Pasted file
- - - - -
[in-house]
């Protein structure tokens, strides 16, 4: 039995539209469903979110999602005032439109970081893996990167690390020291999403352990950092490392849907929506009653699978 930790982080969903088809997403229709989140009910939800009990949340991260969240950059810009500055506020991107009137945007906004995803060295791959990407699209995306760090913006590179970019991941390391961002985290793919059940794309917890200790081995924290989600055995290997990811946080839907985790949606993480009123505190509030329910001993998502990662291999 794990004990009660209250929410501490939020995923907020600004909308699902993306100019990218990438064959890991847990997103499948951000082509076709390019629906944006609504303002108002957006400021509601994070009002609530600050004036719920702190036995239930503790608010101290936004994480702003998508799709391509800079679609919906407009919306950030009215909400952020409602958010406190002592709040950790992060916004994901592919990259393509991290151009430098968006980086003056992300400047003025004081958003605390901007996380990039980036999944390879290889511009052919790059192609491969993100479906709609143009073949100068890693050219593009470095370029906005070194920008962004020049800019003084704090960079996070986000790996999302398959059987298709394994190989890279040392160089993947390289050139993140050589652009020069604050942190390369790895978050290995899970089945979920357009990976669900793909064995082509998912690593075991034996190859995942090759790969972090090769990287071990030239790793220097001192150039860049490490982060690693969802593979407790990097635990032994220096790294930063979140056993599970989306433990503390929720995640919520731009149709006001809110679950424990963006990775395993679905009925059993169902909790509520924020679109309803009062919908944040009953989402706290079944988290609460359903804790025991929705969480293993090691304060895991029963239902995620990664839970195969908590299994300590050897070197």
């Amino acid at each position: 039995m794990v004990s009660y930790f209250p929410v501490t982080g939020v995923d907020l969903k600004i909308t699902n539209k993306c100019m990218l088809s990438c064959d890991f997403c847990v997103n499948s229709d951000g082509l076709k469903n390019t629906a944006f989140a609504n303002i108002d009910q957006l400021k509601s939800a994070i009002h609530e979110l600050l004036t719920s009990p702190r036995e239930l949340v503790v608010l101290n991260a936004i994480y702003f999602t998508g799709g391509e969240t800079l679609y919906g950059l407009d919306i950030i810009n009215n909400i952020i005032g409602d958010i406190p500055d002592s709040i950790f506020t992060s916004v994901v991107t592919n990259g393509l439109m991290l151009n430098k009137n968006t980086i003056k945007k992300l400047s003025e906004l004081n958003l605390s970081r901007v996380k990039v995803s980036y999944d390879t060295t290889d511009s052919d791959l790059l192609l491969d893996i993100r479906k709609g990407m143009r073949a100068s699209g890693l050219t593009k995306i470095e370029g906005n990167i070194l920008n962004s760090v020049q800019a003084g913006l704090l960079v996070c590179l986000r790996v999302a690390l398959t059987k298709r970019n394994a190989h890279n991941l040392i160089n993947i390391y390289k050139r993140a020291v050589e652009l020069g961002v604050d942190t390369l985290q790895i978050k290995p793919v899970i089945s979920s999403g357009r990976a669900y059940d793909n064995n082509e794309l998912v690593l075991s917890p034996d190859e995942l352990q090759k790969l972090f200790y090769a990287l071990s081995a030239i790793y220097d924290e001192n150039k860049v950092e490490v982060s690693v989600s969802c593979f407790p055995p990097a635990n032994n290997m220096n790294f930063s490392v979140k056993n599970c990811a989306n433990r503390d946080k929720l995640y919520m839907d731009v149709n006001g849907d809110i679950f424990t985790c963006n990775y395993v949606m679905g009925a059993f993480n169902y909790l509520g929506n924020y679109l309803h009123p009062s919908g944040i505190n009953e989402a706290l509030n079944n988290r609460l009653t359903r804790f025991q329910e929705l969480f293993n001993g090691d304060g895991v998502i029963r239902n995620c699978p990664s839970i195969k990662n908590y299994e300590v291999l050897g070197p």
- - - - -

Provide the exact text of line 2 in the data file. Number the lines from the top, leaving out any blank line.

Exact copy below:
């Protein structure tokens, strides 16, 4: 039995539209469903979110999602005032439109970081893996990167690390020291999403352990950092490392849907929506009653699978 930790982080969903088809997403229709989140009910939800009990949340991260969240950059810009500055506020991107009137945007906004995803060295791959990407699209995306760090913006590179970019991941390391961002985290793919059940794309917890200790081995924290989600055995290997990811946080839907985790949606993480009123505190509030329910001993998502990662291999 794990004990009660209250929410501490939020995923907020600004909308699902993306100019990218990438064959890991847990997103499948951000082509076709390019629906944006609504303002108002957006400021509601994070009002609530600050004036719920702190036995239930503790608010101290936004994480702003998508799709391509800079679609919906407009919306950030009215909400952020409602958010406190002592709040950790992060916004994901592919990259393509991290151009430098968006980086003056992300400047003025004081958003605390901007996380990039980036999944390879290889511009052919790059192609491969993100479906709609143009073949100068890693050219593009470095370029906005070194920008962004020049800019003084704090960079996070986000790996999302398959059987298709394994190989890279040392160089993947390289050139993140050589652009020069604050942190390369790895978050290995899970089945979920357009990976669900793909064995082509998912690593075991034996190859995942090759790969972090090769990287071990030239790793220097001192150039860049490490982060690693969802593979407790990097635990032994220096790294930063979140056993599970989306433990503390929720995640919520731009149709006001809110679950424990963006990775395993679905009925059993169902909790509520924020679109309803009062919908944040009953989402706290079944988290609460359903804790025991929705969480293993090691304060895991029963239902995620990664839970195969908590299994300590050897070197």